A Day In The Life Of A Female Engineer
To be totally honest, until recently, I had an extremely limited knowledge of what it actually meant to be an "engineer." Luckily, though, I have since educated myself more on the profession, and set out to find out what a day in the life of someone who holds the prestigious title is really like. What I've learned, though, is that the term "engineer" is actually an umbrella term that encompasses multiple disciplines. The profession is made up of solution-seekers who have a unique ability to access and solve complex problems in cost-effective and practical ways. Engineers are builders, designers, calculators, planners — and their jobs could take the form of app development, coding, software development, and much more.
To gain a better understanding of the diverse opportunities available as an engineer, we partnered with Dice, your go-to resource for discovering opportunities, insights, and connections in technology. Together, we talked to Ashley Speicher, a software engineering manager for Microsoft's Xbox division, who leads a team of developers with a collective goal of making Xbox's gaming and broadcasting features as smooth and fast as possible.
Below, find out what a day in the life of an engineer actually looks like.
1. Okay, You’re A Software Engineer. What Does That Mean?
“I am a Software Engineering Manager at Xbox. That means that I lead a team of coders (around 40 in total) building a bunch of cool tech and applications."
2. Is There A Big Difference Between What People Think You Do And What You Actually Do?
“Yes! Before I got into computer science in college, I thought CS and engineering were just all about math and about coding in your underwear in the basement. Very isolated. In reality, it is not like that at all. Engineering is intensely collaborative, with frequent conversations between folks across many disciplines — visual designers, artists, user researchers, hardware engineers, software engineers, data scientists, product managers, and the list goes on. Engineering is also so much more creative than I had thought. There isn’t a single right answer. There is problem-solving, certainly, but also craftsmanship and creativity in how you solve those problems.”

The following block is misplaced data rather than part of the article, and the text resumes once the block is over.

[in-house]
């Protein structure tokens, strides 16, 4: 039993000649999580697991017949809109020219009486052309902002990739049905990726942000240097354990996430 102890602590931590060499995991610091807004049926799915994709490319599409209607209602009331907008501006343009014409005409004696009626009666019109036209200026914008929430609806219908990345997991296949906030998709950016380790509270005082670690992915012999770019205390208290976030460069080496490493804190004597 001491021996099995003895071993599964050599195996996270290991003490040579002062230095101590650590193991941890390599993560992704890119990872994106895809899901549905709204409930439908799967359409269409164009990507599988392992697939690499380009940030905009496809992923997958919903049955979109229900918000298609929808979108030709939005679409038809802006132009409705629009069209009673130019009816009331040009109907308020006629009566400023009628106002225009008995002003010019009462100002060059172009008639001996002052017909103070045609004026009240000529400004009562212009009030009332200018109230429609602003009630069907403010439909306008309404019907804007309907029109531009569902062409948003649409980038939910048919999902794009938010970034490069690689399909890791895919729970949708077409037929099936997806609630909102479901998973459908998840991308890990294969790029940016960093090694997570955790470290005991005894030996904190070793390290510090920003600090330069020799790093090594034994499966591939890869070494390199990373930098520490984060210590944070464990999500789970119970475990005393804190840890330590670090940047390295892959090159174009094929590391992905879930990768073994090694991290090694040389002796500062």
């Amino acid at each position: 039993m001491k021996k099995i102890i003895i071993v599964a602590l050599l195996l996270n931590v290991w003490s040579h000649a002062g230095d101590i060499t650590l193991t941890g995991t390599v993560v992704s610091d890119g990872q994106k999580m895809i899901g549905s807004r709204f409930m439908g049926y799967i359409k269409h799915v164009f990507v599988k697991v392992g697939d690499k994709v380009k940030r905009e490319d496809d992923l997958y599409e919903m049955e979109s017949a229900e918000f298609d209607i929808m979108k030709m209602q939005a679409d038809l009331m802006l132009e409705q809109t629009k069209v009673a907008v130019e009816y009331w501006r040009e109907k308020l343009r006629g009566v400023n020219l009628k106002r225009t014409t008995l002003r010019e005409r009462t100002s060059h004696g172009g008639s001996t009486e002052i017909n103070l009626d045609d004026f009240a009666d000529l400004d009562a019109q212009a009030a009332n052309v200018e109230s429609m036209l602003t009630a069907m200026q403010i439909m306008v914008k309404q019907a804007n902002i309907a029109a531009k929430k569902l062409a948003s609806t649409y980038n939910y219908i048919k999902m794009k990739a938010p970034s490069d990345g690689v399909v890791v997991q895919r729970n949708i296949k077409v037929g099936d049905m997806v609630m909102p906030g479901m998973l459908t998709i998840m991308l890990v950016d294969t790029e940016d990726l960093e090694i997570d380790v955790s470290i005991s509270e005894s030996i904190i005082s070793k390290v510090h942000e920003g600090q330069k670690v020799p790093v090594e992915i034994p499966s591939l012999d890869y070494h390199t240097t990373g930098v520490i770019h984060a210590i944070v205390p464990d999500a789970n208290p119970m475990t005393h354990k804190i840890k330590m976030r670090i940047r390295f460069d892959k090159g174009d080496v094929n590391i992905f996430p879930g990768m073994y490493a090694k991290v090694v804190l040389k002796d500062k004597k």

3. What Is A Typical Day At Work Like For You?
“My days are pretty varied, but I’ll give you an example of a typical Monday. I get in by 8 a.m. so I can get ahead of email and other tasks while it’s nice and quiet in the office. I have my staff meeting at 10 a.m., where I meet with my dev leads and get a plan together for the week. Then at 11 a.m., we have our ship room meeting, where we see whether we are on track for shipping our various applications. After that, my day is generally packed with architecture and engineering design reviews, user-experience reviews, strategy meetings, interviews with candidates, and one-on-one meetings with team members. I also mentor a lot of folks at various levels across the company, both in group settings and one-on-one. In between meetings I try to catch up on email, review specs, or work on PowerPoint presentations.”
4. How Have Your Perceptions About Engineering Changed Since Entering The Field?
“As I mentioned earlier, I learned over time how important collaboration is in engineering, whether it’s in software or other branches of engineering. An awesome thing that I am seeing now is how we are starting as an industry to recognize the importance of team culture and to invest in it. There is a lot of energy in the industry to cultivate diverse and inclusive teams that reflect a variety of viewpoints and personalities, so that we can build the best products possible for a diverse user base.”
5. What's the Coolest Thing About Your Job?
"Every two to three weeks, the team gets together for snacks and demos on a Friday. It’s very informal. We just walk around to people’s desks, and they show off what they have been working on while we munch on chips and cookies. Since I’m a manager, I don’t get to write a lot of code for my job these days. The most coding I do is fiddling around with programming Arduinos, or writing video games with my son. So I live vicariously through my team’s accomplishments. It’s really fun to watch products come to life. It’s what I’ve always loved about computer science — building cool new experiences with the characters that I type into a computer. That these experiences reach millions of users just makes it all the cooler.”
This post is sponsored by Dice.